The U.S. economy grew modestly in the first months of the year, but at a slightly slower pace than first thought.
The government says the world's largest economy advanced 2.4 percent in the January-to-March period, down a tenth of a percentage point from its first estimate a month ago.
But the latest report shows U.S. consumers largely brushed off a 2 percent tax increase for most workers starting in January to pay for pensions for older Americans.
Consumer spending accounts for about 70 percent of the American economy, and the government said it surged 3.4 percent in the first quarter, the fastest growth in the past two years.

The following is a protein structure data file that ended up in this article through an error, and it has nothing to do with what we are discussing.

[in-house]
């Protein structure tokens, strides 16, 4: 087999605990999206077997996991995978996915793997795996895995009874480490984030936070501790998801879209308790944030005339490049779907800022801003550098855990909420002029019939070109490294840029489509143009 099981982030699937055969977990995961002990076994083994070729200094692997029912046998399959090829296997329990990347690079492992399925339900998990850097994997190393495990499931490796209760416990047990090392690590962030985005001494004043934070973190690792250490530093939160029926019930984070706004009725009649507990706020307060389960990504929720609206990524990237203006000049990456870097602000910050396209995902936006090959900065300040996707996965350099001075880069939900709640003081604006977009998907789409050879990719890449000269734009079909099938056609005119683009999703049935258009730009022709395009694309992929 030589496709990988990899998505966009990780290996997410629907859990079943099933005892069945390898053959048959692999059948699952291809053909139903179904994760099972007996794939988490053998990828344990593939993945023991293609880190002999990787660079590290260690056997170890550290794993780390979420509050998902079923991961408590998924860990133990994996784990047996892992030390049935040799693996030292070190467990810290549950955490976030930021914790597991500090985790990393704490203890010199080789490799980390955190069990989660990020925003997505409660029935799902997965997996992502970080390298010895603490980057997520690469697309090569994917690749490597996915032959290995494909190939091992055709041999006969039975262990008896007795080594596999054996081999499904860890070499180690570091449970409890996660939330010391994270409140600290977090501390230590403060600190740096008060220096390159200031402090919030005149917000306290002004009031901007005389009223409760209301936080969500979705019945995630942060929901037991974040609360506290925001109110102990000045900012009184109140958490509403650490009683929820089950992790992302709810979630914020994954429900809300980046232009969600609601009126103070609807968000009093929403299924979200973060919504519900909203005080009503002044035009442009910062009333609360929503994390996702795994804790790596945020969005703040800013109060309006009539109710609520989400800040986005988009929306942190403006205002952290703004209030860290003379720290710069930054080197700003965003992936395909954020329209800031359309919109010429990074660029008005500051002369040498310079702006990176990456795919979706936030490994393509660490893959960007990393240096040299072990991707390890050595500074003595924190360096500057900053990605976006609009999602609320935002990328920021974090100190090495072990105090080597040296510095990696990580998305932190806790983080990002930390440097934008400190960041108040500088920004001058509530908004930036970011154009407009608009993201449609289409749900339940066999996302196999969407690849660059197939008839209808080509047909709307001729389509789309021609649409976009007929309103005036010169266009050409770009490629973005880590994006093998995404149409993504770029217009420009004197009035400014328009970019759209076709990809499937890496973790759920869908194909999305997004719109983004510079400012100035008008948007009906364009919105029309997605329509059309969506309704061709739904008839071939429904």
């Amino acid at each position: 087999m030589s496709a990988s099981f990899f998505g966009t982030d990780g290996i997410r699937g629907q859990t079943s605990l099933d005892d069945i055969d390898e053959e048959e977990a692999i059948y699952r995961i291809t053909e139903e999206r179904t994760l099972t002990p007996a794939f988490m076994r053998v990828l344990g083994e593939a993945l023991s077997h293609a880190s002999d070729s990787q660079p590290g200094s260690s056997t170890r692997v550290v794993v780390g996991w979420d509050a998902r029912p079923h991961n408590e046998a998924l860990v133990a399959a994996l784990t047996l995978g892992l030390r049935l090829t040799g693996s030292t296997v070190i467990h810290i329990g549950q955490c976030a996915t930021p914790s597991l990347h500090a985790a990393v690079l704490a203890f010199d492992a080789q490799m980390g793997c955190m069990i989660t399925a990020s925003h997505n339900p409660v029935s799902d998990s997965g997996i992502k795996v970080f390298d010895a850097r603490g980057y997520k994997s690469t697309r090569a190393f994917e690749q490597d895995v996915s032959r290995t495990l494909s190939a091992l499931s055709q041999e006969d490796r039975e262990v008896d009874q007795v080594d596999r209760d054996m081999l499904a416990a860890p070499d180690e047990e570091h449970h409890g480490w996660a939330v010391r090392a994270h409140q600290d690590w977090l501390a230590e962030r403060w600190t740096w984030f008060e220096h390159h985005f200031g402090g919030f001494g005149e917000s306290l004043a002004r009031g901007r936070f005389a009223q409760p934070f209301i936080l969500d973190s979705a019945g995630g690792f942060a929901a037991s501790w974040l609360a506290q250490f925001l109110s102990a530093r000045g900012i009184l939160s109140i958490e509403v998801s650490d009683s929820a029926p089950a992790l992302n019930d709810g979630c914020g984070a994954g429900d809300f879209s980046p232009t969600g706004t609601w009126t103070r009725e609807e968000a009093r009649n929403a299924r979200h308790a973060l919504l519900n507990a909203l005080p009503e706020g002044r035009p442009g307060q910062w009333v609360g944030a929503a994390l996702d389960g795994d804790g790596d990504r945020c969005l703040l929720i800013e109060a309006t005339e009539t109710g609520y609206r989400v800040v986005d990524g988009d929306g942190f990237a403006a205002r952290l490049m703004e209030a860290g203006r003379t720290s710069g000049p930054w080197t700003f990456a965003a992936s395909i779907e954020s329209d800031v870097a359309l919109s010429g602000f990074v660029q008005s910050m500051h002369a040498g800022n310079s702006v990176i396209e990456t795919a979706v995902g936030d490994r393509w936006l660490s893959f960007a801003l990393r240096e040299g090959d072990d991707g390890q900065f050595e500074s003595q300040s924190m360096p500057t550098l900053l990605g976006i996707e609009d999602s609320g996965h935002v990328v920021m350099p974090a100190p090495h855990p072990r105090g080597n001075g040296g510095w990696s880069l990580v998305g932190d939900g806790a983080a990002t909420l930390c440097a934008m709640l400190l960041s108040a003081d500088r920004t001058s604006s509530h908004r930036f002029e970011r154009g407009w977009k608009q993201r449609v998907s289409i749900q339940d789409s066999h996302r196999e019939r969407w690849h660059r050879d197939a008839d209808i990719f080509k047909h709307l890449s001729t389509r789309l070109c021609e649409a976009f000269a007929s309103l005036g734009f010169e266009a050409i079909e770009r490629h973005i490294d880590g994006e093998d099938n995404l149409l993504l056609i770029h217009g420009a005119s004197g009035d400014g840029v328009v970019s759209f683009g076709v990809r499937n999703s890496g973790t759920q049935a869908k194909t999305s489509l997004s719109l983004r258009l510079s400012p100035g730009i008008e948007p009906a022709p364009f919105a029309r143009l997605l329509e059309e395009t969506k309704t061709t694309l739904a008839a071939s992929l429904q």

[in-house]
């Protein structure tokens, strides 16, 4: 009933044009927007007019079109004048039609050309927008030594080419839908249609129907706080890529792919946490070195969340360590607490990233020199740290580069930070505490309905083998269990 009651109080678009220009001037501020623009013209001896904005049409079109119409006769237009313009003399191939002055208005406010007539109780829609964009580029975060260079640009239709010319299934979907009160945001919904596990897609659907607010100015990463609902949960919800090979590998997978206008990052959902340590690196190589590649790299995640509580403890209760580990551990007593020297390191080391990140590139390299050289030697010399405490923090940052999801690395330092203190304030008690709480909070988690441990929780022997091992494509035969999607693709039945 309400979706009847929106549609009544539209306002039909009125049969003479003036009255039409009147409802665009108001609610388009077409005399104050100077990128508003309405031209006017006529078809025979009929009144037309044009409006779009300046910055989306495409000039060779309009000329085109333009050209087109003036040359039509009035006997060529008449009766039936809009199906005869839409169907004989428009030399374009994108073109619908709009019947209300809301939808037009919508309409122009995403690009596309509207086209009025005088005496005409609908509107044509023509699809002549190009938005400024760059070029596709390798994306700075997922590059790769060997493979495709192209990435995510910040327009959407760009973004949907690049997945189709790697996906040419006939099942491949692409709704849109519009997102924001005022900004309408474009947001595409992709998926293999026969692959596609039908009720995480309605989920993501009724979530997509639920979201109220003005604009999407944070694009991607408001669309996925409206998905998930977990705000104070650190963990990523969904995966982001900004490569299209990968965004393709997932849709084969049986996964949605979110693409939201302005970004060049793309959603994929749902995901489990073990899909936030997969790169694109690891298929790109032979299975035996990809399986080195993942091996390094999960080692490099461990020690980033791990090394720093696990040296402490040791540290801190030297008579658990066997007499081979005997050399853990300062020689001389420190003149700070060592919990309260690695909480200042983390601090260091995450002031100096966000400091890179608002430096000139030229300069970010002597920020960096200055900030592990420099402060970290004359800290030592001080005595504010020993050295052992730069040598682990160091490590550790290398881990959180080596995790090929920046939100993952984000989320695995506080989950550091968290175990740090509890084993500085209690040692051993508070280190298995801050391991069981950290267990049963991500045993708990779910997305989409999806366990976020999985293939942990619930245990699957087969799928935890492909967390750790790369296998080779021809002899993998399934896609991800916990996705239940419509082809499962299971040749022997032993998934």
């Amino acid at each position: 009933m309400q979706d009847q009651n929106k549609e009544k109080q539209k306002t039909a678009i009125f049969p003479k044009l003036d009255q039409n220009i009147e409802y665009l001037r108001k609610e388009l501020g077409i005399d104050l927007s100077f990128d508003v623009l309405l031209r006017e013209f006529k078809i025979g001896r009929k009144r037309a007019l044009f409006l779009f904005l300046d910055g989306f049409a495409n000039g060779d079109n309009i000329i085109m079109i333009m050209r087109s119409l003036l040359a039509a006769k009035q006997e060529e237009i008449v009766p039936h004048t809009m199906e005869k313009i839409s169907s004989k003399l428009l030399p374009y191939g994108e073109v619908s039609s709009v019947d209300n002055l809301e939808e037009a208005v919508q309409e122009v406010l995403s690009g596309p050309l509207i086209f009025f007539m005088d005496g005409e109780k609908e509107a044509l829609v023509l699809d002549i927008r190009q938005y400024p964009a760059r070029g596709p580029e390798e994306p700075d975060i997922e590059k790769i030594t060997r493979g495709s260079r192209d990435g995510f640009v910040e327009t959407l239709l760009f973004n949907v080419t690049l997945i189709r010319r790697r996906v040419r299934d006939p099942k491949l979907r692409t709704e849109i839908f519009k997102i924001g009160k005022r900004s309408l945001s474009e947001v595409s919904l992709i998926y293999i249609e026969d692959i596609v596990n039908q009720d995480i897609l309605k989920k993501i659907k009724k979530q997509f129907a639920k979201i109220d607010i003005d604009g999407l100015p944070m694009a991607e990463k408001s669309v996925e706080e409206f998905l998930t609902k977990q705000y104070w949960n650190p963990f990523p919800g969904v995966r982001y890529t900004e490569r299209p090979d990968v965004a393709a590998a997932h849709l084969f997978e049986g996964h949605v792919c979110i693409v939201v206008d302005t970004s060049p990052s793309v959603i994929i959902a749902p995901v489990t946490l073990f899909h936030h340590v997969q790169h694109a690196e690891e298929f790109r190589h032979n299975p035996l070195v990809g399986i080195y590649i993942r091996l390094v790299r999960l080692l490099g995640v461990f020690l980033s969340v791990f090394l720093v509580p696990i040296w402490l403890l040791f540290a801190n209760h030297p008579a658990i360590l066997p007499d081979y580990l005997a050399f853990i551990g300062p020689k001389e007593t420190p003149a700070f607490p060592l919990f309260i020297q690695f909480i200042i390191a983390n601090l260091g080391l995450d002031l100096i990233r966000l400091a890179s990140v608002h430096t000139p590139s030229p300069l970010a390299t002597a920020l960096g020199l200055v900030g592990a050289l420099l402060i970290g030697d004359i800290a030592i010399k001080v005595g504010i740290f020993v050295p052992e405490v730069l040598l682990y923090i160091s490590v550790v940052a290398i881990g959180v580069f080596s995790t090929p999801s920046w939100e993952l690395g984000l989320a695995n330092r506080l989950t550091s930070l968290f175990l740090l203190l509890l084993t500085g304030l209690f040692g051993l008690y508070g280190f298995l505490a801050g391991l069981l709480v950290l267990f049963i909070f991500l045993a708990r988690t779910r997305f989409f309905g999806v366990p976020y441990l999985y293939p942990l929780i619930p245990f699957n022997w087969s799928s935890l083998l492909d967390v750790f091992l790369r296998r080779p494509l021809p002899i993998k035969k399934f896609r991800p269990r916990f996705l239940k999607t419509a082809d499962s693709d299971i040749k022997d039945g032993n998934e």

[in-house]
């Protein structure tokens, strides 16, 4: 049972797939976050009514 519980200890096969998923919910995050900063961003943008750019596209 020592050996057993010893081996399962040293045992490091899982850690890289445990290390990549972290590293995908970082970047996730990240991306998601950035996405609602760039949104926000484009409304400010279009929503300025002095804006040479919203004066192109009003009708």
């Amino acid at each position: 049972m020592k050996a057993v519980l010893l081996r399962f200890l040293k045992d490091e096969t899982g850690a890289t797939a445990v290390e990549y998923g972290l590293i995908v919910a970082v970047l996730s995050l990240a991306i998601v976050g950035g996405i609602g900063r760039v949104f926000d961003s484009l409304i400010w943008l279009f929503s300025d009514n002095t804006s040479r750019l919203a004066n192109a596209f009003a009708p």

But the report said the gain in consumer spending was offset by companies restocking their inventories at a slower pace and cutbacks in spending by national, state and local governments.
The U.S. has struggled to fully recover from the depths of its recession of a few years ago, the country's worst downturn since the Great Depression of the 1930s.
Analysts say the U.S. economy may slow in the April-to-June quarter, perhaps to two percent or less. The American economy is coping with cuts in national government spending that took effect in March, and the continuing economic weakness in Europe, a major trading partner for the U.S. But the economy could gain at a faster pace again in the latter half of the year.
Economic data in the country often seems conflicting. By U.S. standards, the jobless rate remains high at 7.5 percent, but its stock market indexes are near all-time highs and the country's moribund housing market has shown signs of improving.